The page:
Chasing tails (Capturing your thoughts)

An odd problem

Having too many thoughts floating around your head can be strange problem. Some may see it as a god sent and say you’re so creative, how can you have so many ideas.
But those that actually have so many ideas life isn’t that easy. Having a lot of them means that your brain is constantly churning something. There is relentless ticking, analyzing,  assessing  re-evaluating. In short period of time it can be great you can easily spit out dozens of ideas and dazzle people around you with your potential. Unfortunately in the long term things are much less exiting. Having a ton of ideas means that you’re constantly engaged with little to no rest for your brain. Plus there is little chance that you actually do something.

Help your brain

With hundreds ideas floating around it can be difficult to focus on something. Quite often the very moment you want to start working on that one project, a bunch of new thoughts appears in your head. The wave of thoughts sweeps you away and 2 hours later you realize you haven’t even started working on that project.

We can’t stop our brain from producing new thoughts but we can relive it from them. The easiest way to do that is to capture those ideas, images and park them until you’re ready to look at them in detail.

We can only focus on a selected number of things so if you want to focus on a project but struggle with countless thoughts stuck in your brain start off by dumping everything out.

The workflow

  1. Helping your brain to reduce the pressure of new ideas is relatively easy.
  2. First make sure you have your capture tool handy.
  3. Second get to work on something.
  4. If you are interrupted stop the work pull your capture device and jot things down.
  5. Put it or send it into your inbox.
  6. Go back to work.
  7. Repeat 1-6 as necessary


Almost any workflow will require at least one tool to support it. In this case you will need one that will help you capture the thoughts and ideas in a way and format you want whether it’s text, graphics, audio or other. Find something that works for you.

The tools you select will need to serve you in the places you are most prone to get ideas or need to capture them. I would see three such places Work, Home, On the go. When choosing your tool(s) make sure you select one that can serve you in all or most of these places. I tend to rely on combination of three tools:

*notebooks – there are countless sizes and brand of notebooks, cheap ones and expensive ones. I like to use a single notebook for everything as it lets me keep things in one place. If I need to refer to something I always know where to go. The drawback is that thing can get pushed down very quickly if you capture a lot of stuff.

*index cards – there are quite a few variations of these. They are great for quick capture of few thoughts so that you can drop them into your inbox. They are nice tangible expression of your thoughts  this works great when it comes to reviewing them later as one card equals one thought. For some interesting ideas on index sized capture note look here and here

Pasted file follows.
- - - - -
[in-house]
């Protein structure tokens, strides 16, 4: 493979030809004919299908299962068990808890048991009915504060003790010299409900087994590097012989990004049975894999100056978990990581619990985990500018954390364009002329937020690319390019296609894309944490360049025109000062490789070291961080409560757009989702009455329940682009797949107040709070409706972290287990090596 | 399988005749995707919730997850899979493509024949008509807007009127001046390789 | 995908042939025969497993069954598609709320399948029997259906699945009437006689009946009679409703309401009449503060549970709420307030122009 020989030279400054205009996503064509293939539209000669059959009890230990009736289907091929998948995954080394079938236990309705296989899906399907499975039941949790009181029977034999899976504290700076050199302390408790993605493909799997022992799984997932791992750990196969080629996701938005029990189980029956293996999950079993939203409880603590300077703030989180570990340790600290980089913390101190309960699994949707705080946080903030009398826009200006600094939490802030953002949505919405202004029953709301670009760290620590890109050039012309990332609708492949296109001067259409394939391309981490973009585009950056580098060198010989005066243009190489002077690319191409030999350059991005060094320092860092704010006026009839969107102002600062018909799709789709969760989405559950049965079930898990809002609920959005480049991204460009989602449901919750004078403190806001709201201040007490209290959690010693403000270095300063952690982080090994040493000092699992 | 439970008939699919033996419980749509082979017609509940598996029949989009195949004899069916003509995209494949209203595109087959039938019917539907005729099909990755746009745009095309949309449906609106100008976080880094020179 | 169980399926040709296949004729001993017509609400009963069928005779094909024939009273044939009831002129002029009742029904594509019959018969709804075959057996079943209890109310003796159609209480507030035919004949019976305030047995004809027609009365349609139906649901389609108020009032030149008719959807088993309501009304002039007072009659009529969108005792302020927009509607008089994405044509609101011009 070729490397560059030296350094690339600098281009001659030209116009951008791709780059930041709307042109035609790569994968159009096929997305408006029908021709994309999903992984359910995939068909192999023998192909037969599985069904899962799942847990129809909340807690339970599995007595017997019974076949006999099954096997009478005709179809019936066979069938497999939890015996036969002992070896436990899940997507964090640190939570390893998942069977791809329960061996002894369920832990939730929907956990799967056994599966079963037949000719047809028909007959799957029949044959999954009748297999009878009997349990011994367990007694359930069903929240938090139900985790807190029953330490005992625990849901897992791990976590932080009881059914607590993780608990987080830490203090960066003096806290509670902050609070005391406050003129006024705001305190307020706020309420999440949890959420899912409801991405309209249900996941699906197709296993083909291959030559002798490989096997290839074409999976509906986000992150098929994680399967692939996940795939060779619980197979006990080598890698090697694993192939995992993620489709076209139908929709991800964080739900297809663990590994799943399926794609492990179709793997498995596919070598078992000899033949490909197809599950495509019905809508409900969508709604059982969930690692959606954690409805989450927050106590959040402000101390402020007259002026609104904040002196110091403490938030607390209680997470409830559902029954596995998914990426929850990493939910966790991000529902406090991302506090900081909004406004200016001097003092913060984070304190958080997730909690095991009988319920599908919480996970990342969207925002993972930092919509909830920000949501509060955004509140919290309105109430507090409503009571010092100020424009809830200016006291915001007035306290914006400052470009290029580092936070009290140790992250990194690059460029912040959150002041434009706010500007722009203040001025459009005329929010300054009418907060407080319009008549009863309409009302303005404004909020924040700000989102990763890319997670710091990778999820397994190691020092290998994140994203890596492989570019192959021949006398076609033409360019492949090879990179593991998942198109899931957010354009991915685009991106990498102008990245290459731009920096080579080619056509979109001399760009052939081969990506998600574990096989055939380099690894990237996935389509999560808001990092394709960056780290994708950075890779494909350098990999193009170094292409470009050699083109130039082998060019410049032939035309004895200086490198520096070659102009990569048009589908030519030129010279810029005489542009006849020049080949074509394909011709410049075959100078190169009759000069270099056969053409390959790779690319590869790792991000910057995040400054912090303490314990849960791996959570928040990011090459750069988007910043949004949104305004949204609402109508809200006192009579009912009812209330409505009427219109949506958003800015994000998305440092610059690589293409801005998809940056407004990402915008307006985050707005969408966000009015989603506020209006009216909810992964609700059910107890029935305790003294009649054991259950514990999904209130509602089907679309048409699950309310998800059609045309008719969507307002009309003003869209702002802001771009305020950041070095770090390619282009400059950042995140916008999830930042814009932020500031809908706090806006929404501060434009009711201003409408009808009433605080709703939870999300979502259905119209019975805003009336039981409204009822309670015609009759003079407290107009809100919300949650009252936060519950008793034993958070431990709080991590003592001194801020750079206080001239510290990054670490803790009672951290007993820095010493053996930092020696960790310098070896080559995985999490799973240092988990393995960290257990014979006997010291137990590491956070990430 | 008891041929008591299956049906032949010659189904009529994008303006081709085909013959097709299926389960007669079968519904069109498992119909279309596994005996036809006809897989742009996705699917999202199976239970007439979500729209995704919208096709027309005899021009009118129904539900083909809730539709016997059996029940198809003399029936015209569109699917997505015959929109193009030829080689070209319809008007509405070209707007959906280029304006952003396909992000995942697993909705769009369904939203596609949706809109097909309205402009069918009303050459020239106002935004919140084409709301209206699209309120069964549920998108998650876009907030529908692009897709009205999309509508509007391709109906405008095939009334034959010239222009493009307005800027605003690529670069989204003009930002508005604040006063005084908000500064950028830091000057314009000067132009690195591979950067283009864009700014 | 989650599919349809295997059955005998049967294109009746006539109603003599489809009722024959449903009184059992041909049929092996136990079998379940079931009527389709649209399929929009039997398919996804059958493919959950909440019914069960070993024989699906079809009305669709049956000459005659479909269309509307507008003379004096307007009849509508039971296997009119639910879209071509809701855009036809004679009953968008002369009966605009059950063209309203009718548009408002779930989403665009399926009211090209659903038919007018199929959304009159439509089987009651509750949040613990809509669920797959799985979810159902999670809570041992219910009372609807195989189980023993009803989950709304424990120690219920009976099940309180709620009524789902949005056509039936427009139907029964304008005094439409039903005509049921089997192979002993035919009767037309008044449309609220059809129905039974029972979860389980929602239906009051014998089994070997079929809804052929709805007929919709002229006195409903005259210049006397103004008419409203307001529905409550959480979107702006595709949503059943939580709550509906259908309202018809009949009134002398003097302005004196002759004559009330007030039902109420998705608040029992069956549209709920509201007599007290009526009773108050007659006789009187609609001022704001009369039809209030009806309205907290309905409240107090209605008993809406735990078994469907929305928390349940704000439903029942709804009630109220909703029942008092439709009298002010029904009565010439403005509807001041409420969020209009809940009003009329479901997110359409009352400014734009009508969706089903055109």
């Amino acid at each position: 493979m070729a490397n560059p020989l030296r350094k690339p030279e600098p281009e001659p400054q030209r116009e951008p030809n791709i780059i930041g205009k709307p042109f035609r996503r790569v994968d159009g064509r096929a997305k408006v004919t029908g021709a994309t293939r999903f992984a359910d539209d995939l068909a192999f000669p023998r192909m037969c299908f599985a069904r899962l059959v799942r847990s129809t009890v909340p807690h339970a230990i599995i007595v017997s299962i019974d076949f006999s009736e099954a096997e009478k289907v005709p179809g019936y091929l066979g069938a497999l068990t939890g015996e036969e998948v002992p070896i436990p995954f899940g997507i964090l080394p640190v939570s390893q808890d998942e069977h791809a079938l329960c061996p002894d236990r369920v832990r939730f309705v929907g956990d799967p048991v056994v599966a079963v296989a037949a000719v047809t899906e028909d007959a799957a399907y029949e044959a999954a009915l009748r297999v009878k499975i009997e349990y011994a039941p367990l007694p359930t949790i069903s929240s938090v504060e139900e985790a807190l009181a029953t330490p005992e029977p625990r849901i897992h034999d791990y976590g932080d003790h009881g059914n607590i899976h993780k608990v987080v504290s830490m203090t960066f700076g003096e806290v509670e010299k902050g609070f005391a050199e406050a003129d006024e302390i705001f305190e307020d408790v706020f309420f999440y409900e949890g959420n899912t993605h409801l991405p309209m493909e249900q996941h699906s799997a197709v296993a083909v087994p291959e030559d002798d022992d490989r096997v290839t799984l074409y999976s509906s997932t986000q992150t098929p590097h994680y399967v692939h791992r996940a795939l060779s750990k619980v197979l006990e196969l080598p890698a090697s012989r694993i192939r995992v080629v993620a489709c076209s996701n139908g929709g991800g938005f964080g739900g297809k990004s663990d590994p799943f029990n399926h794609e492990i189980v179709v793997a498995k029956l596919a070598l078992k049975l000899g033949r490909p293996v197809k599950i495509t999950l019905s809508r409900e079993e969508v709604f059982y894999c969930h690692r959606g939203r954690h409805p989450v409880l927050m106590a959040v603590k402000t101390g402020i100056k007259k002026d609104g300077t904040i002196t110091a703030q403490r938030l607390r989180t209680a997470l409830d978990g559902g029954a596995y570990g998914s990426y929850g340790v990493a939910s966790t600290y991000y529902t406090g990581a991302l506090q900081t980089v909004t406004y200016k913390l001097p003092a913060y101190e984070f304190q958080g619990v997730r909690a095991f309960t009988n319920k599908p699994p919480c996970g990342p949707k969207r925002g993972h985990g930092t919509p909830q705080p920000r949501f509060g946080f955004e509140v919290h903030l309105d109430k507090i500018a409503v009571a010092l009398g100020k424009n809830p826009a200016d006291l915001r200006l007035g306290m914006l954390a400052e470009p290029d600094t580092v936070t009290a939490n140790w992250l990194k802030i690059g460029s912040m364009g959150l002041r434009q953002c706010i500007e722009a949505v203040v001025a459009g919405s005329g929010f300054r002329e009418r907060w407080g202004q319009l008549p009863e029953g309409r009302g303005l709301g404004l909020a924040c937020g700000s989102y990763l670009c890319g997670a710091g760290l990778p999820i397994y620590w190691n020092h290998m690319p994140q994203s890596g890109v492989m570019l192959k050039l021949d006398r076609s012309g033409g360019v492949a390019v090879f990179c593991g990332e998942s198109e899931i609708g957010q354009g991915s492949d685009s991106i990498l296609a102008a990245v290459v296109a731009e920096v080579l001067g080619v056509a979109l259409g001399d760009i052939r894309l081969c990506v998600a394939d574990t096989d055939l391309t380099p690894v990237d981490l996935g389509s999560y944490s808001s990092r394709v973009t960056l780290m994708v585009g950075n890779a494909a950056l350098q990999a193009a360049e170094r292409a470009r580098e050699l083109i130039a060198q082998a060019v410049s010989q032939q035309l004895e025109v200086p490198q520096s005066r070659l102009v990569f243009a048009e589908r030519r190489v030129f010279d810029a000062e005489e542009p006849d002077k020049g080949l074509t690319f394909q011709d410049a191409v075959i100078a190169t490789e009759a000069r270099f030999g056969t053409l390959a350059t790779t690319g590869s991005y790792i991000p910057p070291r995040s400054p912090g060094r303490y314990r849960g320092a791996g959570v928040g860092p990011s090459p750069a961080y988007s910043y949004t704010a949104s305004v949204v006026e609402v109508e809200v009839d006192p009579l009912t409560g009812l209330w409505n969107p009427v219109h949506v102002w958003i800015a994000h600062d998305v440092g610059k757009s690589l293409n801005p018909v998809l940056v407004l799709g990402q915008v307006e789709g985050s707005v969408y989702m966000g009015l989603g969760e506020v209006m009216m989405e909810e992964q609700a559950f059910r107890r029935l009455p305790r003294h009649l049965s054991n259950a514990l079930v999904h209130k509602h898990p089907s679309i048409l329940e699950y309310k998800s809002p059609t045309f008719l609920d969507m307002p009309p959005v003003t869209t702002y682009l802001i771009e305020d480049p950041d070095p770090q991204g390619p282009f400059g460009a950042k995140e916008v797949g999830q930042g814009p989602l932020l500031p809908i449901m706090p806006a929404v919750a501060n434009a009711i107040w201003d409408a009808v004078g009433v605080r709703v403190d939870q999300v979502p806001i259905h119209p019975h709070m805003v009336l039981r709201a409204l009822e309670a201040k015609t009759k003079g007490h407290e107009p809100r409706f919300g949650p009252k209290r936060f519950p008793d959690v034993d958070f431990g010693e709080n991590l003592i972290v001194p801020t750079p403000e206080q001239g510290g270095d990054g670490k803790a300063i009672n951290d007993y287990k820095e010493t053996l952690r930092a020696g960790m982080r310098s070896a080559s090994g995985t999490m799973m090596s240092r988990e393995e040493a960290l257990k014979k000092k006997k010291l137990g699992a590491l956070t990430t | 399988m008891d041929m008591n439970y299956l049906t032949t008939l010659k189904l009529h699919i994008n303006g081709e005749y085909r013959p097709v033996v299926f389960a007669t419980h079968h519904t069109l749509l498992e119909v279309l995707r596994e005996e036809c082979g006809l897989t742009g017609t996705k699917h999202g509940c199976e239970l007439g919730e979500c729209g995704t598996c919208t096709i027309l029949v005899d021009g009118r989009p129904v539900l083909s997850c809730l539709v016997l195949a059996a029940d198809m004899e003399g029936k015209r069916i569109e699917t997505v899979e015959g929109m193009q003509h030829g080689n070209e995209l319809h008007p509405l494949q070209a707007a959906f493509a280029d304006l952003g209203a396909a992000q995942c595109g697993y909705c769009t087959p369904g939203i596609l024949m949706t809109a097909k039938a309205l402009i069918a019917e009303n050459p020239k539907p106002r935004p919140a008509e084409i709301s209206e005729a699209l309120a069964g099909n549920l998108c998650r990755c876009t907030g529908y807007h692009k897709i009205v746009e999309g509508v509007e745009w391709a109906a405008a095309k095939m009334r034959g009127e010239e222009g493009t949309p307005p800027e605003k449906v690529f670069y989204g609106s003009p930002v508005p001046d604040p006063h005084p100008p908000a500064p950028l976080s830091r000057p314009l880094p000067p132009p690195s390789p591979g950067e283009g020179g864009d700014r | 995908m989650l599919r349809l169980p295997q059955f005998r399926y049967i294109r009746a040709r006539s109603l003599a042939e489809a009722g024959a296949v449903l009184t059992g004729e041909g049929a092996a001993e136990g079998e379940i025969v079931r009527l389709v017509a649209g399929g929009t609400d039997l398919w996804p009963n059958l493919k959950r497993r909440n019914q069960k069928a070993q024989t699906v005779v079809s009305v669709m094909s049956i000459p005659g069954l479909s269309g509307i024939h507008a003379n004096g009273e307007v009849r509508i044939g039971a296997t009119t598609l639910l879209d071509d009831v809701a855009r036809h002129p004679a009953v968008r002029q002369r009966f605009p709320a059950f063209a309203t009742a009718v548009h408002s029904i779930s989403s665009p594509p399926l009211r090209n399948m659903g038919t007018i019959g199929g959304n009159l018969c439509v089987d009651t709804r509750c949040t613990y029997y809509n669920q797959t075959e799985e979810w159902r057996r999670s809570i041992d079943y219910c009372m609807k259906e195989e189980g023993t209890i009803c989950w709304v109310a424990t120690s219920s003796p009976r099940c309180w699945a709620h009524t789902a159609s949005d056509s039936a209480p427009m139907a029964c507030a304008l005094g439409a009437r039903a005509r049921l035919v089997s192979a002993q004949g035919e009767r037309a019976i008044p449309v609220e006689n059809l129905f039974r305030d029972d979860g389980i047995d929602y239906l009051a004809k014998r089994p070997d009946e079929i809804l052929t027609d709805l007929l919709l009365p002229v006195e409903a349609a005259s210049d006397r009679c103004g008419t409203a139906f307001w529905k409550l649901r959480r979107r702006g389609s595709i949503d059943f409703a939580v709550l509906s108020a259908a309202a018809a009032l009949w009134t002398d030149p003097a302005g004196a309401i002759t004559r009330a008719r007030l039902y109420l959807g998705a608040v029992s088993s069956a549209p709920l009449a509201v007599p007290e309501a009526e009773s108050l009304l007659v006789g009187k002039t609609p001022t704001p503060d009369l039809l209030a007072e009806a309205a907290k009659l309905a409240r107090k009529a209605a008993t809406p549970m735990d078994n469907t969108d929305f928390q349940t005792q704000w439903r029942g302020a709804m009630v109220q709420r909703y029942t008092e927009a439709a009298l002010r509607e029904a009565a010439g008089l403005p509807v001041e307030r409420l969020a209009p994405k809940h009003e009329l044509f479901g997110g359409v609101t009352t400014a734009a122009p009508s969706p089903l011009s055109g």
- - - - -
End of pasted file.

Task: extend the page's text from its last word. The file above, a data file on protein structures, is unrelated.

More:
*computer/smartphone app – a third option is using digital tools like Evernote, Onenote, Springpad, Notes, text files or any other of the hundreds of programs available  They are great for capturing not only text but also audio, images, drawings etc making them very versatile options. When considering one for your own use make sure it allows for quick capture of ideas i.e. learn a keyboard shortcut which will bring up the app and open a new note window so that you can type things with very little friction.

One inbox

Regardless of what you use to capture make sure all those items end up in one or two places that you know you will check. The point isn’t simply to write things down and forget about them. The idea is that once you’ve captured something you will come back to it and decide what to do next with it if anything.

Spreading things around in different places will mean that all those things will quickly come back to you as your brain will not trust that you can effectively deal with them.

Keep it easy and keep it simple one inbox to cover everything.

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Tim Ferriss on Learning

Leo Babauta and Tim Ferriss talk about learning. The conversation is on the back of the Ferriss’es latest book “The 4-Hour Chef” which you most likely incorrectly guessed is about cooking.

I had the same thought however the book is about learning and gaining world class knowledge and skills. 

Below conversation touches on different aspects of learning that are discussed in depth in Tim’s book. The interesting part approx 5min is the debate about the 10,000 hours concept popularized by Malcolm Gladwell.

Tim Ferriss on Learning from Leo Babauta on Vimeo.

Elephant Task app

Browsing through Google+ GTD Community my attention was caught by this very interesting task manager which looks to help you with managing your GTD flow. The application is call Elephant Task.

At the moment the application is in development but so far a really like what I’ve seen. The interface is very clean and nicely laid out. Everything is based on text input making it super efficient and to add new items and navigating between the lists. The app looks to leverage from things like contexts, projects, topics and contacts the further categorize next actions. 

Once it’s fully developed it will be very interesting to see how it performs, for now you can see a short demo which was posted by the app developer on you tube.

The new direction